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Rising prices make inflation-protected securities more attractive

Rising prices make inflation-protected securities more attractive

High oil and gasoline prices combined with trouble in the Middle East, saber-rattling by North Korea, and a slowing housing market have many investors worried anew about inflation. Inflation is an ugly creature; when it spins out of control, it can quickly erase gains built up over years of careful saving and investing. One way to keep inflation in check and guard your portfolio is to invest in inflation-protected notes and bonds.


Consumer prices rose again in June 2006 for the sixth consecutive month. Core prices, excluding food and energy, rose 0.30 percent. Overall, inflation is running at about 4.7 percent since the start of 2006 compared to 3.4 percent in 2005.

Many countries issue inflation-protected notes and bonds. At home, you can purchase Treasury Inflation Protected Securities (called “TIPS” for short) and I Bonds. If you’re an international investor, France issues inflation-protected bonds denominated in euros. The United Kingdom has long been a leader in inflation-protected investments, having issued its first inflation-protected bonds more than 20 years ago.


TIPS work just like traditional Treasury notes and bonds. You lend the government money and the government promises to repay you plus interest. Unlike traditional Treasury bonds and notes, TIPS have an extra feature: inflation protection. The government indexes your principal based on the consumer price index (CPI). When inflation rises, your principal increases. If the opposite occurs and prices fall, TIPS are adjusted for deflation.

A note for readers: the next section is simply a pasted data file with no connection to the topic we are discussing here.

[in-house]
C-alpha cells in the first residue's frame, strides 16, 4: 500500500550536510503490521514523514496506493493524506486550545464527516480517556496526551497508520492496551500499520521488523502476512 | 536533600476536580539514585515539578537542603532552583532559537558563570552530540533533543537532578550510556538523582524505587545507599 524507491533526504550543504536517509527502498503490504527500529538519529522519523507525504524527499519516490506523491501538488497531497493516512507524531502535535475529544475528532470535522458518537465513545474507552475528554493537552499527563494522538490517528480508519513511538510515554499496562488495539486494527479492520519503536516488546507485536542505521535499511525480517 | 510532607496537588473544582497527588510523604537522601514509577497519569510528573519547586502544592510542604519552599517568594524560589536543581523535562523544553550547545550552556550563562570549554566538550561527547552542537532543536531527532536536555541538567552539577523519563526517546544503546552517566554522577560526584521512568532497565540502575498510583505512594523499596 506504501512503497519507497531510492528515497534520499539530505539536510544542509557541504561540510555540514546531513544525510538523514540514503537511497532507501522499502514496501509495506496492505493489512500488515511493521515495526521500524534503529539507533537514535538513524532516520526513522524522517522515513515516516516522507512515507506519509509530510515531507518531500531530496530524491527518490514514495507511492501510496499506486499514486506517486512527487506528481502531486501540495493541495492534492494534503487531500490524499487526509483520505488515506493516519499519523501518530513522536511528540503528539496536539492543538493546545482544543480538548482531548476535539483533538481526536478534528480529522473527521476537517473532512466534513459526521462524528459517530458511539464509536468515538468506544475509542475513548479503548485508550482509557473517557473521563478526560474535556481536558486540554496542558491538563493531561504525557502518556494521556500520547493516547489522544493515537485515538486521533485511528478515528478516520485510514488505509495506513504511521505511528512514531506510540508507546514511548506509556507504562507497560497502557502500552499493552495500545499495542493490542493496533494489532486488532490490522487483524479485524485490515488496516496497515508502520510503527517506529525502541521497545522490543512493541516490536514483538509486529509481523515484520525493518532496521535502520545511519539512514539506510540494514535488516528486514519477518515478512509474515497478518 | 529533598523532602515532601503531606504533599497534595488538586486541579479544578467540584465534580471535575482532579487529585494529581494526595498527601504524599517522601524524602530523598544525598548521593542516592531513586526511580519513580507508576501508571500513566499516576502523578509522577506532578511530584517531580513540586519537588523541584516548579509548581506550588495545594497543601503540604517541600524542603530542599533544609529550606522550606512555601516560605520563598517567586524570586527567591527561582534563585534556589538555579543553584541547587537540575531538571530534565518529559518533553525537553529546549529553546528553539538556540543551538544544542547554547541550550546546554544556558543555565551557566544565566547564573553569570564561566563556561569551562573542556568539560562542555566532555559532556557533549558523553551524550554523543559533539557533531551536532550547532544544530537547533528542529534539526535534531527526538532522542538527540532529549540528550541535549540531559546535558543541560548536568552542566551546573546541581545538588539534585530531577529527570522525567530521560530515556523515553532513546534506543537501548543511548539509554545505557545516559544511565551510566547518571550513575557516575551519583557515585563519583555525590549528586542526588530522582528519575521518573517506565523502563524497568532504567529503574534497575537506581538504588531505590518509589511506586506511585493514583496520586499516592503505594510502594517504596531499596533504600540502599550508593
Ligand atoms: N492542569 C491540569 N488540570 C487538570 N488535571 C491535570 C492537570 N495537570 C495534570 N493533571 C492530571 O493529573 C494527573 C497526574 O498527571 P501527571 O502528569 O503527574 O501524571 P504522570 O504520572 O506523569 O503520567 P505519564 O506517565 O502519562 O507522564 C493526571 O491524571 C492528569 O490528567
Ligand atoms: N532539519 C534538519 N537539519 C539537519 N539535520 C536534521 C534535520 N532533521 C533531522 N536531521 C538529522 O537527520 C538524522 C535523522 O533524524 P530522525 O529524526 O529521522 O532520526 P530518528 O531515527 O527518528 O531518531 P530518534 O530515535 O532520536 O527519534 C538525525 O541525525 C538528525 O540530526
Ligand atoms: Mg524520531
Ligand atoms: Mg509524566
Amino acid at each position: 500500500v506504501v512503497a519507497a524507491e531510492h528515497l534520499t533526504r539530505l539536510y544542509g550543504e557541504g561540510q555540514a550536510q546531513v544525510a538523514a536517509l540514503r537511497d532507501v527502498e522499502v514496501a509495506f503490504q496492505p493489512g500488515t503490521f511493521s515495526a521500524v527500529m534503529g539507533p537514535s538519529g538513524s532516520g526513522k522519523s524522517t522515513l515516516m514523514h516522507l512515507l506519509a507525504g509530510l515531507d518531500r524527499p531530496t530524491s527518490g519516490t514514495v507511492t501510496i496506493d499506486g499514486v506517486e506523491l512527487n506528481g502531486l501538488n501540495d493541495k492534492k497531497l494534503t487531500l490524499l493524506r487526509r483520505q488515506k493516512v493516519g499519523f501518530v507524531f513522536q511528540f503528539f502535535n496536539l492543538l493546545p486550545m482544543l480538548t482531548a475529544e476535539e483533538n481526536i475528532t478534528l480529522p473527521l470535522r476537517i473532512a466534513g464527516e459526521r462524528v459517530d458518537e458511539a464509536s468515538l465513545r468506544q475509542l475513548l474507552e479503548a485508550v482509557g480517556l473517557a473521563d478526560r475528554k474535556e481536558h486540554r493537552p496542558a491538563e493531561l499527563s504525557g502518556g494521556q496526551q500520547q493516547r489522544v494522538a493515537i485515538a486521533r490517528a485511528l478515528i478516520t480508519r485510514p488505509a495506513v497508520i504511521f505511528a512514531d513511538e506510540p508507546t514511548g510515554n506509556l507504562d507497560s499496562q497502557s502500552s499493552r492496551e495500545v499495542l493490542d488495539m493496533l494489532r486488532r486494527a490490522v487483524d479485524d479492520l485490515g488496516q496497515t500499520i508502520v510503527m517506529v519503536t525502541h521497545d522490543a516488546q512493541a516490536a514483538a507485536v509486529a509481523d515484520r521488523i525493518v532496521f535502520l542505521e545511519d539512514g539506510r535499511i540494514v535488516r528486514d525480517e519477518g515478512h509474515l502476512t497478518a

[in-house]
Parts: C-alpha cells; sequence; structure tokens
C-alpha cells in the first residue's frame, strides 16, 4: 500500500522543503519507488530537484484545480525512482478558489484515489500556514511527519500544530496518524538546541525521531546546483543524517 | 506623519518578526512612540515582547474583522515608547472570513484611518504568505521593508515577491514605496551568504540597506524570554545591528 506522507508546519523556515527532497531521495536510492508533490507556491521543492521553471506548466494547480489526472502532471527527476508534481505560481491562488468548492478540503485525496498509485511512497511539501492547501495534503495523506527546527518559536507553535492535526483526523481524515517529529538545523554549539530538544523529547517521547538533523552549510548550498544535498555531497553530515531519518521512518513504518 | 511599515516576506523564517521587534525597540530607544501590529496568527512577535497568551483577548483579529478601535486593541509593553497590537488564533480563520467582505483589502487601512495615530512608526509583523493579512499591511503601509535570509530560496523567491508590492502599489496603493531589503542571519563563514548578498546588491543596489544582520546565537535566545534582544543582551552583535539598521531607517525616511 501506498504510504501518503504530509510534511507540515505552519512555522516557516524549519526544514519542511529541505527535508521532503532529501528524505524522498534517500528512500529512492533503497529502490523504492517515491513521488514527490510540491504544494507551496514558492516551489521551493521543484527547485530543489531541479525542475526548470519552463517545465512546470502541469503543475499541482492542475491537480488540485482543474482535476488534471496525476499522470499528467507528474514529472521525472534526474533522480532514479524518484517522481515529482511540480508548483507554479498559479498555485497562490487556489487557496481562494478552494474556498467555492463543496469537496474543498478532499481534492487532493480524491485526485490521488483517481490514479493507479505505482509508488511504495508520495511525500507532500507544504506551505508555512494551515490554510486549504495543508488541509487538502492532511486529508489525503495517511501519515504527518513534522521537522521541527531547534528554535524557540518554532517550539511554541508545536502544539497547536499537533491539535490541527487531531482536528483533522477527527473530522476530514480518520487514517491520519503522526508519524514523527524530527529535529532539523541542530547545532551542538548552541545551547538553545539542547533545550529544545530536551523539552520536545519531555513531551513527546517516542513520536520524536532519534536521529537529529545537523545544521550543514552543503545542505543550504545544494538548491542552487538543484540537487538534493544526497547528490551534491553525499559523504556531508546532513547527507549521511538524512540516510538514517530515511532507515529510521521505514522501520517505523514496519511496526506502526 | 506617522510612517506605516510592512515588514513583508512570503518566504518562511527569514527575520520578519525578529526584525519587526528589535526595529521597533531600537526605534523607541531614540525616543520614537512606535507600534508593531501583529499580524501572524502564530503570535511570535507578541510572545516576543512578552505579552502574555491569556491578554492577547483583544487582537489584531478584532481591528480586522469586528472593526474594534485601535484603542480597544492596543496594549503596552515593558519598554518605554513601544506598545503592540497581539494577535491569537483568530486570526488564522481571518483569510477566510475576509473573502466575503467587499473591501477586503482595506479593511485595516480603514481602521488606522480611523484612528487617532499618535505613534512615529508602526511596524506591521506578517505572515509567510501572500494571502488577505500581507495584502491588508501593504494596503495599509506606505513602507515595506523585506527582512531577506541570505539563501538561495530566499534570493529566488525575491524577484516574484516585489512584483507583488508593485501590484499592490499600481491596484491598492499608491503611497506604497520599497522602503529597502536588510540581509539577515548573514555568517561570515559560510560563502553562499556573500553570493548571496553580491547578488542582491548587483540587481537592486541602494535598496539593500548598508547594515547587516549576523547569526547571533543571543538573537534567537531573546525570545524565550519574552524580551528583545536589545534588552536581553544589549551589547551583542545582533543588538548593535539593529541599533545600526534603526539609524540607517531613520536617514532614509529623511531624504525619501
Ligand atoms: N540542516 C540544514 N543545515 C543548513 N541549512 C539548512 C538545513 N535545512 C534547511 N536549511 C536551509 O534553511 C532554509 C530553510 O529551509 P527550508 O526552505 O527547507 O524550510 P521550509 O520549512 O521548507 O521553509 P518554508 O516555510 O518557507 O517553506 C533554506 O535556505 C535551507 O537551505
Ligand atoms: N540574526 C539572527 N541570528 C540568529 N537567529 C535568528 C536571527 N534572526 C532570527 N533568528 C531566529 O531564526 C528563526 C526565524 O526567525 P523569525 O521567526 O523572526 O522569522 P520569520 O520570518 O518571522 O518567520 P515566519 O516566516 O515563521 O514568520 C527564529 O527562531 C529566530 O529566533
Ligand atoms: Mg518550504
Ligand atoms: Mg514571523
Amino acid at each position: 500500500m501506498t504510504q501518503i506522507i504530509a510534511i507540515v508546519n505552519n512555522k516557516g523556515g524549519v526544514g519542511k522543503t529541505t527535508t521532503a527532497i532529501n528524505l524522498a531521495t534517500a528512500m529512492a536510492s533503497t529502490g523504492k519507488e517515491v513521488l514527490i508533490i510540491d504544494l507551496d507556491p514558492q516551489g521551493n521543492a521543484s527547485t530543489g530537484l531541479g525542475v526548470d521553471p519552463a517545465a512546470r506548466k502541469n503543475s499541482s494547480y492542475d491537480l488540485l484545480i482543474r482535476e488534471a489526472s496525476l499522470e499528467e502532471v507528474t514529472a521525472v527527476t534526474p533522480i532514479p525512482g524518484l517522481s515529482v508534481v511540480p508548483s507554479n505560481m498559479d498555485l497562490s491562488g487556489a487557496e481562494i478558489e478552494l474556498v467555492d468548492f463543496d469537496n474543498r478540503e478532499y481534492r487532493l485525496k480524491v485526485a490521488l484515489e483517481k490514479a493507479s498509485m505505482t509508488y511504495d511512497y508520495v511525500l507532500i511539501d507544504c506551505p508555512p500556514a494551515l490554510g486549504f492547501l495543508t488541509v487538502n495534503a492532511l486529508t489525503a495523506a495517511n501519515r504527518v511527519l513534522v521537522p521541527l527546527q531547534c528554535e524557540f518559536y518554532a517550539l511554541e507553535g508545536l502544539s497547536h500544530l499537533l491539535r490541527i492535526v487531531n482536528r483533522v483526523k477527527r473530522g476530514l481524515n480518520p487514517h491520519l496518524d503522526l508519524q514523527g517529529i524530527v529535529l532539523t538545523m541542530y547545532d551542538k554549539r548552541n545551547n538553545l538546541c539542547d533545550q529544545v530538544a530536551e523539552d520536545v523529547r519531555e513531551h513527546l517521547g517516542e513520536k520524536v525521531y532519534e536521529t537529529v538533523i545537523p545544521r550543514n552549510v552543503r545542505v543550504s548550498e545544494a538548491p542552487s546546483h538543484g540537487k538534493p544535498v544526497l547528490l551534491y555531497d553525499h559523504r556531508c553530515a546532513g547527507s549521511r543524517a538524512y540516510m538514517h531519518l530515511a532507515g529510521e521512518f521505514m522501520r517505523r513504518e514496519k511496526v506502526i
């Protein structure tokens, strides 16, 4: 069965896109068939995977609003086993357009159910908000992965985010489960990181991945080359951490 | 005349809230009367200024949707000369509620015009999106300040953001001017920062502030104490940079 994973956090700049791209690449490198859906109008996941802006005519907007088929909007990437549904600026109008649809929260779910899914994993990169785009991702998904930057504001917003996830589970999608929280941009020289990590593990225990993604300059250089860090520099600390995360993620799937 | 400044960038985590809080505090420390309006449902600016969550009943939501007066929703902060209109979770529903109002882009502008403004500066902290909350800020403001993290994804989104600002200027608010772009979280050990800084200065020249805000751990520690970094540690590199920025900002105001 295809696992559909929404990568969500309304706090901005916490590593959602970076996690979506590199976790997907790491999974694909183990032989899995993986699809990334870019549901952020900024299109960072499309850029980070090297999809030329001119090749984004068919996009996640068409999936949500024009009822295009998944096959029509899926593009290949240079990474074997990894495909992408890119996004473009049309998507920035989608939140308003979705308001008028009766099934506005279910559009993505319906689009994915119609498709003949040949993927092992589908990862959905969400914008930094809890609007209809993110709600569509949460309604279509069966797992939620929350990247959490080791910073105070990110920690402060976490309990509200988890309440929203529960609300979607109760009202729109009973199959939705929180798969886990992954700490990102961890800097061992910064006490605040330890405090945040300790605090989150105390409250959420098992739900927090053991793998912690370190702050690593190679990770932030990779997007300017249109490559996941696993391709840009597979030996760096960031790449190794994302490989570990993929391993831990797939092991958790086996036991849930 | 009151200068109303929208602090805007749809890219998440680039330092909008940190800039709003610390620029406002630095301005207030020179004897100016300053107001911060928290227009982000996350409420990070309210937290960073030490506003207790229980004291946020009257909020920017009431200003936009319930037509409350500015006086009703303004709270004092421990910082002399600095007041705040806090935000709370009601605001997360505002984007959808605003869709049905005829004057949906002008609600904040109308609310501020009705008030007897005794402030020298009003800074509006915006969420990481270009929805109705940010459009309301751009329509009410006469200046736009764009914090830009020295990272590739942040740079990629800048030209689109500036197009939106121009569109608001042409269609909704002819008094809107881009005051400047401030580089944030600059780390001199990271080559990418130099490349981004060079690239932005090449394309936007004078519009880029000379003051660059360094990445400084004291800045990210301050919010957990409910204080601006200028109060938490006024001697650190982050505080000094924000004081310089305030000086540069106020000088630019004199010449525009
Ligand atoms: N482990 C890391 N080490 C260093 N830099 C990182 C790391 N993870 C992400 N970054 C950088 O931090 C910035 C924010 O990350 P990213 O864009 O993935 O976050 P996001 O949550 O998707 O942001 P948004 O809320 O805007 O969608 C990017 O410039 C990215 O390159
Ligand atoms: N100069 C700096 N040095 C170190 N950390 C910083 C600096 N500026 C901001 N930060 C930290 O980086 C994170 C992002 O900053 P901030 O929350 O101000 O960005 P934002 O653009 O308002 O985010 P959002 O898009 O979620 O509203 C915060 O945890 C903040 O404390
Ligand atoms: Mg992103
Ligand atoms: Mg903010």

Let’s look at an example. You invest $10,000 in a 10-year TIPS note. The rate of interest is 2.5 percent. You will earn 2.5 percent interest over the life of the bond.  If you had purchased a traditional Treasury note, you would have earned a higher interest rate but without inflation protection.

TIPS pay interest semi-annually at a fixed rate. The rate is determined at auction. Interest payments will vary, however, because the rate is applied to the adjusted principal. When TIPS mature, the government will pay you either the adjusted principal or the original principal, whichever is greater.

The Treasury Department sells TIPS in increments of $1,000, which is the minimum purchase amount. TIPS are issued in terms of five, 10 and 20 years. If you don’t want to hold the note until it matures, you can sell it on a secondary market.

I Bonds

I Bonds are another inflation-protected investment. Unlike TIPS, they do not require a minimum $1,000 investment. You can purchase an I bond with as little as $50 for a paper bond and $25 for an electronic bond.

I Bonds grow in value with inflation-indexed earnings for 30 years. However, you can redeem them anytime after one year. However, if you redeem them within the first five years, you will forfeit the three most recent months’ interest.

Tax considerations

While TIPS and I bonds protect you from inflation, they can’t keep Uncle Sam at bay when it comes to taxes. You will owe federal income tax on all interest earnings and inflation adjustments. The good news is that you will not pay state or local income tax on TIPS and I Bonds.

Although federal taxes cannot be avoided they can be postponed. You can purchase TIPS for your traditional IRA. Because you purchased them for a tax-deferred account, you will not pay federal income tax on your earnings and the adjustments until you start receiving distributions. Give our office a call to explore this option in more detail.

You also may be able to exclude some or all of the interest from I Bonds if you use them to pay for higher education expenses. Not all expenses qualify but many do. Again, our office can help you determine which educational expenses qualify and if you should take advantage of this tax break.

The post Rising prices make inflation-protected securities more attractive first appeared on Advisors to the Ultra-Affluent – Groco.


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